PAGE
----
Six Days on the Dolores River
Imagery from an extended rafting trip down the previously unraftable tributary of the Colorado River
Floating, gazing silently as the rock walls change slowly above me, I fell in love with the Dolores River.
Less than a month earlier I had been invited on the rafting trip. Even before I knew the date, crew, or where the Dolores was I said yes (and later learned it's in Utah and Colorado). Coming from Minnesota I was no stranger to water. Paddling across the lakes was a past hobby of mine. Though after moved to Yosemite I had exchanged the paddle and portage for a backpack and climbing shoes. This would be a chance to return to my hydroponic roots and extend them into the whitewater.
A tributary of the Colorado River, the Dolores has not raftable for years, thanks in part to years of drought but even more so because of the McPhee Dam. A river that used to rage with spring runoff had been reduced to a small trickle of what it once was. But now, after a strong winter showing, the Dolores River was back at it again. Flows were exceeding 1000 cubic feet per second (nearly double usual flow)! The extra water was flushing out built up sediment and entertaining fish and paddlers alike. Closed for years of rehabilitation the river was once again opened to the public, allowing its beauty to be seen again.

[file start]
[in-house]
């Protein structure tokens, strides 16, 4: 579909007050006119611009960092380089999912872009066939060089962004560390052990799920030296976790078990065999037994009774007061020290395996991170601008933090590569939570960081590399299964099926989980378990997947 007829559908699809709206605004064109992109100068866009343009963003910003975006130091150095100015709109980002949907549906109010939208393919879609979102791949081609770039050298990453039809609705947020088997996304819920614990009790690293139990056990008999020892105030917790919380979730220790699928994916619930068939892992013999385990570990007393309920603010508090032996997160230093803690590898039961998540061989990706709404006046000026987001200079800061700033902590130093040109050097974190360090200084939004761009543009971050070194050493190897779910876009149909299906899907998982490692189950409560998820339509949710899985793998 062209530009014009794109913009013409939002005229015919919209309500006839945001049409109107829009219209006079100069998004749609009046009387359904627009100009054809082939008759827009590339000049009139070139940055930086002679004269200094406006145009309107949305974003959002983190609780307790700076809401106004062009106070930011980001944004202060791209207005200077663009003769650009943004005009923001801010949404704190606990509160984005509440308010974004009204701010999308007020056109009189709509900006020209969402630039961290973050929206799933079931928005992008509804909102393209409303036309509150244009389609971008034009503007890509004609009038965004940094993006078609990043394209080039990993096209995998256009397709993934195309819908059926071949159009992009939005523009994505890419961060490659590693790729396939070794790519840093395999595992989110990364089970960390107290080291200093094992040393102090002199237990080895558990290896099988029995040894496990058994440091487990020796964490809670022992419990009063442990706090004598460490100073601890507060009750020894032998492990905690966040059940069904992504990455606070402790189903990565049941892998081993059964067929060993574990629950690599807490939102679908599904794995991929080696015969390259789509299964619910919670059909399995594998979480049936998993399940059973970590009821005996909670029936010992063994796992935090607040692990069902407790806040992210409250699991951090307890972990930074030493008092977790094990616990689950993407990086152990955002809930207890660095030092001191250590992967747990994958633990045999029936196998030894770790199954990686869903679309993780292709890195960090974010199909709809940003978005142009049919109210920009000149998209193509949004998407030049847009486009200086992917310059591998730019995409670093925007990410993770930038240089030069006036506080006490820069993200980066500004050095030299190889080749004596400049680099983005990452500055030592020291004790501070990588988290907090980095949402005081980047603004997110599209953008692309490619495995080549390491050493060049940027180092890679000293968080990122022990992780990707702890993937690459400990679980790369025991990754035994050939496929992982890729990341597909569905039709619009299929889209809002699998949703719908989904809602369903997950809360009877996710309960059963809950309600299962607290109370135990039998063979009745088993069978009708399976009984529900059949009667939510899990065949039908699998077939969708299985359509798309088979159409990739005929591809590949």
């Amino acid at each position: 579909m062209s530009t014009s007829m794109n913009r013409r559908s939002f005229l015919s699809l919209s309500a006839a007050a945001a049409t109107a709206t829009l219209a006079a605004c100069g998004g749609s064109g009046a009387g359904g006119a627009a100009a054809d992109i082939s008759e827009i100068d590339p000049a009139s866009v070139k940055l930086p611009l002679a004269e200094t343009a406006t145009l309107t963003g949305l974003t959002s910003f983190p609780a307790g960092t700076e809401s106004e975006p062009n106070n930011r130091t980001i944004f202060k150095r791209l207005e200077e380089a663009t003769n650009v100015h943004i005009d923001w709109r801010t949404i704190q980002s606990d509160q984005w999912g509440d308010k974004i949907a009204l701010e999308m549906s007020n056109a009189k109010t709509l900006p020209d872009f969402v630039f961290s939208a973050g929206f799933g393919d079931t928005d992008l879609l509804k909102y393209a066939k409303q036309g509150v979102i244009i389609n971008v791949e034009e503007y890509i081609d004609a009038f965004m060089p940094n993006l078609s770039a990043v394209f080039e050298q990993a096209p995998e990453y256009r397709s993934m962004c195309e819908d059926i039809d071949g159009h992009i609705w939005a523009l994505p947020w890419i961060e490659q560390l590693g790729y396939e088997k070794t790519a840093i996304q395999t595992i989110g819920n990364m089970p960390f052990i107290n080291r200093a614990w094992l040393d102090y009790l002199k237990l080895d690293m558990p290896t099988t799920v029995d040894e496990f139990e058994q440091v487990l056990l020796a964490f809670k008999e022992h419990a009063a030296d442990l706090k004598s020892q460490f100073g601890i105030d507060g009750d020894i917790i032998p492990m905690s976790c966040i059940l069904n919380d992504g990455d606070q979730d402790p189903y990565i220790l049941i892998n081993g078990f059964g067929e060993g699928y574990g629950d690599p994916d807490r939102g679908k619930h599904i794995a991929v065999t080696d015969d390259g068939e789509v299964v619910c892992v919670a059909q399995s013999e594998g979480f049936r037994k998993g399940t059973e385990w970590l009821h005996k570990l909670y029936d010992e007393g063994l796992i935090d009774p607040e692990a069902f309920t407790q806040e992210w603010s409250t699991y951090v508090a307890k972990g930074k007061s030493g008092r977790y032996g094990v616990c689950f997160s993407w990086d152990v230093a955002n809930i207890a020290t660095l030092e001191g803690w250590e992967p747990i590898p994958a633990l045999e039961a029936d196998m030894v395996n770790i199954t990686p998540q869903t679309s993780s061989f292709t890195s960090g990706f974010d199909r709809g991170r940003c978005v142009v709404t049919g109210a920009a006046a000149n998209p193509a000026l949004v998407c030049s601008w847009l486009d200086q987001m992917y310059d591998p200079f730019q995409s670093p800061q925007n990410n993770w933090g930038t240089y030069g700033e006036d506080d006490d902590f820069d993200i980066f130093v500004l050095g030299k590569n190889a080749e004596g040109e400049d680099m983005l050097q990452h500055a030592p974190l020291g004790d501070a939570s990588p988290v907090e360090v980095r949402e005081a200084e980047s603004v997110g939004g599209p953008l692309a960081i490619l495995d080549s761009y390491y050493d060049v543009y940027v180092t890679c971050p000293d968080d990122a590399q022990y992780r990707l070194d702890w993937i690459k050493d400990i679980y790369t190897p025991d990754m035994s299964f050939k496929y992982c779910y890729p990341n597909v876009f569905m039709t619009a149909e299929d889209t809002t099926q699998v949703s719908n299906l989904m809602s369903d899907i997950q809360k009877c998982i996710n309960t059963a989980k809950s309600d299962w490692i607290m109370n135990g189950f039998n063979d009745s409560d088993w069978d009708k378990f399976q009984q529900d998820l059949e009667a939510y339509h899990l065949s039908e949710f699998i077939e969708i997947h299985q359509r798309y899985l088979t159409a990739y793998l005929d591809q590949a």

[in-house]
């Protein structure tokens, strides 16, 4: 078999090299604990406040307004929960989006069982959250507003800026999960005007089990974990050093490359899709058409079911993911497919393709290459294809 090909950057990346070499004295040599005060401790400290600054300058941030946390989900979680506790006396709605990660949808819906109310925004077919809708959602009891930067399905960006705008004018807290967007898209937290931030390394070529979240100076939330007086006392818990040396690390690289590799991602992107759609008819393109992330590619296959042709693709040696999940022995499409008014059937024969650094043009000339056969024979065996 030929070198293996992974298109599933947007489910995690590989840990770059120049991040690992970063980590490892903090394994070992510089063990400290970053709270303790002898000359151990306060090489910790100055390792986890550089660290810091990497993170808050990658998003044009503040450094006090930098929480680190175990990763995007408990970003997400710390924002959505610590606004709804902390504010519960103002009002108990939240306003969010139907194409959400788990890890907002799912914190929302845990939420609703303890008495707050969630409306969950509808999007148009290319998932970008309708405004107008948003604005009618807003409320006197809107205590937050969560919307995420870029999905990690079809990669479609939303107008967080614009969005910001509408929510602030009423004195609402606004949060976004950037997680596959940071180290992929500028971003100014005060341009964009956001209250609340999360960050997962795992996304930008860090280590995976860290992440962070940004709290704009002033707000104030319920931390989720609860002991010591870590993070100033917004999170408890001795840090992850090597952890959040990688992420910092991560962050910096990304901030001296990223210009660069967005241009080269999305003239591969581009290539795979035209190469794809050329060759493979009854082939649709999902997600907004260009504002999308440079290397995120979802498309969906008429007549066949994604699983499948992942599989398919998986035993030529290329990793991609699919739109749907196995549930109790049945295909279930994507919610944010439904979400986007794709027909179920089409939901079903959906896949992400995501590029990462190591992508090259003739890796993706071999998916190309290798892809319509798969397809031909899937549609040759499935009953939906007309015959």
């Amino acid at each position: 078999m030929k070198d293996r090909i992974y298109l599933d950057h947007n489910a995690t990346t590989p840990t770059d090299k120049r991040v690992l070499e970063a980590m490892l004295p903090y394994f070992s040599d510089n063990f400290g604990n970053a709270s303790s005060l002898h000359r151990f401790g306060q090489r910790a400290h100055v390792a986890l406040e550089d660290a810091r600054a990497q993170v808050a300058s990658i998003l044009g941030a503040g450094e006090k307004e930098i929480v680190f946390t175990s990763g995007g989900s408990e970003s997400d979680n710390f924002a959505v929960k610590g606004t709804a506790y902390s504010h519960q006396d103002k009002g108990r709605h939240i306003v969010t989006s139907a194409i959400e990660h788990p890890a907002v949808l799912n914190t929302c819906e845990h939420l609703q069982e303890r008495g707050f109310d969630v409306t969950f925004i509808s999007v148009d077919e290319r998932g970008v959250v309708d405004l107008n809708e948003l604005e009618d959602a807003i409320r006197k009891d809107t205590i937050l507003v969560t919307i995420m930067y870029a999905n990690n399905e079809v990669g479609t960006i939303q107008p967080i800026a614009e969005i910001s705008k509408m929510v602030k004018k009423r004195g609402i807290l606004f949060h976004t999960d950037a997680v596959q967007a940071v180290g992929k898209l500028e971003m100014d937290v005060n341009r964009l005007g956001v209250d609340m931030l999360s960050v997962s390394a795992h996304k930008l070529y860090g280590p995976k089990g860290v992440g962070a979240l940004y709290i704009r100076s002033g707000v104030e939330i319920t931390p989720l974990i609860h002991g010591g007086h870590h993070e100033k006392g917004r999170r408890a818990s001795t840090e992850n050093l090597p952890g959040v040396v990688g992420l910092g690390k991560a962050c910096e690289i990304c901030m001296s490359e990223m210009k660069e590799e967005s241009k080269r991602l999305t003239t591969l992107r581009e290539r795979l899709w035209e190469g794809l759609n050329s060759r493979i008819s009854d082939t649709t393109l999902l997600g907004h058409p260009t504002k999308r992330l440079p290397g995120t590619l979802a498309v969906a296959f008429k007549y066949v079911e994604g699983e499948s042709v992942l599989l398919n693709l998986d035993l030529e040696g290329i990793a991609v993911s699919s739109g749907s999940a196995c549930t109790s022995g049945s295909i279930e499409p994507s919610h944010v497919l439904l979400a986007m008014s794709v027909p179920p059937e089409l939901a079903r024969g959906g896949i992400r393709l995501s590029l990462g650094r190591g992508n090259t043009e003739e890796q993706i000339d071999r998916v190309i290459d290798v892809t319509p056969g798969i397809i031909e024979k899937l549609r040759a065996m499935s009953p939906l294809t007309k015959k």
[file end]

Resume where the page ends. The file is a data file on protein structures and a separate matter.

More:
Every evening became a simple routine. First we had to find a campsite—we had several maps and each contained a few marked spots on the river. Then we’d carry stoves, lanterns, and dishes to the shore. Tents were quickly erected and dry clothes put on. Two of the rafts carried large coolers which we dug into for beers and fresh vegetable to prepare dinner. Paco Pad's were thrown across the ground for comfortable lounging arrangements as we listened to the river and ate luxurious dinners.
Large Wingate Sandstone cliffs lined the shores. Some parts were dotted with mining infrastructure, others covered with gypsum or the green of uranium. The shores filled with beautiful tamarisk and cottonwood trees. Banks, now overgrown after years without rafters, made for a primitive feeling.
The trip lasted six days and covered 96 of the Dolores' 241 miles. It was a wonderful experience to say the least, and given the chance I'd do it again without hesitation.